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Clumber Spaniel

The Canine Chronicles Directory

Clumber Spaniel

The Clumber Spaniel's feathered coat is dense and soft. The predominately white coat is straight with lemon or orange markings. This breed is also known to have freckles on their forelegs and muzzle. The square head should be large and broad with a pronounced occiput, a heavy brow, a deep stop and well-developed flews hanging over the lower jaw. The slightly deep set eyes are dark amber in color and the nose is brown or flesh colored. The large, triangular ears hang forward and are vine-shaped. The strong jaw has teeth that meet in a scissor-like bite. The shoulders are muscular and merge into the straight long back. The deep chest is broad and has well-sprung ribs. The short forelegs should be well-boned and straight. The hindlegs should be well-developed with low hocks and well-bent stifles. The round feet are large and covered with hair. The dewclaws can be optionally removed. The well-feathered tail should be low set and carried level with the back. It is also customarily docked except in European countries where docking is illegal.

Temperament Clumber Spaniels are gentle, sweet, and well-behaved dogs. They are also affectionate, playful, easy-going and steady. They can be slightly willful; however, they enjoy pleasing their families. Clumber Spaniels love children and are known to be a good baby-sitters. They also get along with household pets if raised with them. Although open and friendly with their family, they tend to be reserved with strangers. They should never be timid or hostile. This breed is primarily used as a pheasant and partridge hunting dog. Clumber Spaniels are chewers. Due to this, it is best to have several chew toys lying around the house or other objects, especially footwear, will be chewed.
Height, Weight Height: 16-20" ; Weight: 55-85 lbs.
Health Problems As with larger breed dogs, Clumbers are prone to hip dysplasia. They are also prone to juvenile lameness, cataracts, dry eyes and entropion. This breed tends to drool, snore and wheeze. They also love to swallow foreign objects, so take care.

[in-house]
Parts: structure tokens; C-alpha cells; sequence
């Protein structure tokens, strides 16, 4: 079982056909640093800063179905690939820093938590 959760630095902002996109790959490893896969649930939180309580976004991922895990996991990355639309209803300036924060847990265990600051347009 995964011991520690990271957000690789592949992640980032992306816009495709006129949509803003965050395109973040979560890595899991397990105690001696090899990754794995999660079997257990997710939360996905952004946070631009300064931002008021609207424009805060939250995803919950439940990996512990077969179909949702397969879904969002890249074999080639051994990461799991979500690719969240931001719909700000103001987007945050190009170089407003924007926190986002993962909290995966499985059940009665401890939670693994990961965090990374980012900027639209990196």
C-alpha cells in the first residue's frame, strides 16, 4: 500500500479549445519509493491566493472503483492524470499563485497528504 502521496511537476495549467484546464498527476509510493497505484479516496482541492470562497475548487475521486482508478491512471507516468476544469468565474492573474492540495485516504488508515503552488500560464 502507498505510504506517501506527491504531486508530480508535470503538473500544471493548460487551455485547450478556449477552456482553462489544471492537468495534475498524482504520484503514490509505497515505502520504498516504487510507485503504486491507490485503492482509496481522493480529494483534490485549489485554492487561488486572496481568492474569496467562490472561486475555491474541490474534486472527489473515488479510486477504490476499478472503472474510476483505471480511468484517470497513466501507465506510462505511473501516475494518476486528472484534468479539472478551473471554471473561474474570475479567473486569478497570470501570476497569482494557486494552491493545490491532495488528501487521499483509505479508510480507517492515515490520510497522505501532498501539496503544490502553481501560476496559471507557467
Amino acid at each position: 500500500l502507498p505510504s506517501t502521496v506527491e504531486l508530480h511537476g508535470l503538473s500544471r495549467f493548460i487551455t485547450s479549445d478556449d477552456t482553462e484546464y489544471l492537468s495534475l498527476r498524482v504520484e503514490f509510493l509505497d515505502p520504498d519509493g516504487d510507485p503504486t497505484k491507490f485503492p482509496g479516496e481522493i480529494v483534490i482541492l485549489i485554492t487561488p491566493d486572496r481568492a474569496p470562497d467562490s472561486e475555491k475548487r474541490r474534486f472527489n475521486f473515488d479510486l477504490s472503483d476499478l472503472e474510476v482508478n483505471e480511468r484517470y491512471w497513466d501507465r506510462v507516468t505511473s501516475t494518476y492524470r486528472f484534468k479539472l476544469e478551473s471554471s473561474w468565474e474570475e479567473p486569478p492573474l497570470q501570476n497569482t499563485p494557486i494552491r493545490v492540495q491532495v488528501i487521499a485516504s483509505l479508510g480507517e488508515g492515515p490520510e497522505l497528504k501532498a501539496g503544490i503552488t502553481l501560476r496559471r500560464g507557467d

Living Conditions Clumbers can live okay in an apartment if they are exercised regularly. They are sensitive to heat because of their dense coat.
Exercise Clumbers grow very fast and are a very active breed. They love to play fetch so exercising is easy. They make excellent walking companions. A good walking regiment will prevent this breed from gaining weight.
Life Expectancy About 10-12 years
Grooming This breed requires regular grooming. Check the eyes and ears regularly and trim ear hair when needed. This breed is a heavy shedder.
Origin This breed was originally developed by a French nobleman, the Duc de Noailles. Basset Hounds and St. Bernard's were thought to have contributed to this breed. During the French Revolution this nobility-owed breed was taken to Clumber Park, the Duke of Newcastle's estate in England, for safekeeping. The Clumber Spaniel became quite popular and in 1788 F. Wheatley depicts them in a painting with the Duke of Newcastle. They were also preferred by several British monarchs including Prince Albert (Queen Victoria's consort), King Edward VII and King George V. At his estate in Sandringham, King George V bred many working and show Clumber Spaniel champions. From the end of World War II to the mid 1960s, this breed declined to near extinction. However, a few dedicated enthusiasts continued the breed. Today this breed is one of the most popular in the field and show ring. This breed is recognized by the AKC and the UKC.
Group AKC Sporting, UKC Gun Dog